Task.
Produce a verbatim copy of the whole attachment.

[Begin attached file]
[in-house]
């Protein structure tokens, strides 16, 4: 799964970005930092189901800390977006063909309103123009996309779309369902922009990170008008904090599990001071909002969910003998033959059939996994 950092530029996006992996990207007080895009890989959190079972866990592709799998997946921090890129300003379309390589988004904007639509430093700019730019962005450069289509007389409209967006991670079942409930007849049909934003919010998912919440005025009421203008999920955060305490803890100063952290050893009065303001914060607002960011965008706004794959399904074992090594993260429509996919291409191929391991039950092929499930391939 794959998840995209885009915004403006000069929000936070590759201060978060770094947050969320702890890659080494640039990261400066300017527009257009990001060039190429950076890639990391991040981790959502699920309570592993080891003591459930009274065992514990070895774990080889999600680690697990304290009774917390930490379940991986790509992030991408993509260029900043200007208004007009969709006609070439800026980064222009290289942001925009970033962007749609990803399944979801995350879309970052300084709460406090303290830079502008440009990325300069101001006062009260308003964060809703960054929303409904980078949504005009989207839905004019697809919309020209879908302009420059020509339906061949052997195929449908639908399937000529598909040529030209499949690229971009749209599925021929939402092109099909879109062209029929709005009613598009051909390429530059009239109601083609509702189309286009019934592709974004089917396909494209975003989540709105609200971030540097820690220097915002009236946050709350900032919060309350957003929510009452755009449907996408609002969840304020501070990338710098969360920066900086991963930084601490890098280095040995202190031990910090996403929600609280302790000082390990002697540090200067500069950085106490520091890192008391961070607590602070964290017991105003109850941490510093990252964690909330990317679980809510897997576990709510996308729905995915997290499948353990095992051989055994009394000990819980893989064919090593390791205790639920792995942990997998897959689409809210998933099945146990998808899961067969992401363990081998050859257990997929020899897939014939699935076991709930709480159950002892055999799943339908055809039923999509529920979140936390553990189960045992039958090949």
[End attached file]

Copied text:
[in-house]
């Protein structure tokens, strides 16, 4: 799964970005930092189901800390977006063909309103123009996309779309369902922009990170008008904090599990001071909002969910003998033959059939996994 950092530029996006992996990207007080895009890989959190079972866990592709799998997946921090890129300003379309390589988004904007639509430093700019730019962005450069289509007389409209967006991670079942409930007849049909934003919010998912919440005025009421203008999920955060305490803890100063952290050893009065303001914060607002960011965008706004794959399904074992090594993260429509996919291409191929391991039950092929499930391939 794959998840995209885009915004403006000069929000936070590759201060978060770094947050969320702890890659080494640039990261400066300017527009257009990001060039190429950076890639990391991040981790959502699920309570592993080891003591459930009274065992514990070895774990080889999600680690697990304290009774917390930490379940991986790509992030991408993509260029900043200007208004007009969709006609070439800026980064222009290289942001925009970033962007749609990803399944979801995350879309970052300084709460406090303290830079502008440009990325300069101001006062009260308003964060809703960054929303409904980078949504005009989207839905004019697809919309020209879908302009420059020509339906061949052997195929449908639908399937000529598909040529030209499949690229971009749209599925021929939402092109099909879109062209029929709005009613598009051909390429530059009239109601083609509702189309286009019934592709974004089917396909494209975003989540709105609200971030540097820690220097915002009236946050709350900032919060309350957003929510009452755009449907996408609002969840304020501070990338710098969360920066900086991963930084601490890098280095040995202190031990910090996403929600609280302790000082390990002697540090200067500069950085106490520091890192008391961070607590602070964290017991105003109850941490510093990252964690909330990317679980809510897997576990709510996308729905995915997290499948353990095992051989055994009394000990819980893989064919090593390791205790639920792995942990997998897959689409809210998933099945146990998808899961067969992401363990081998050859257990997929020899897939014939699935076991709930709480159950002892055999799943339908055809039923999509529920979140936390553990189960045992039958090949």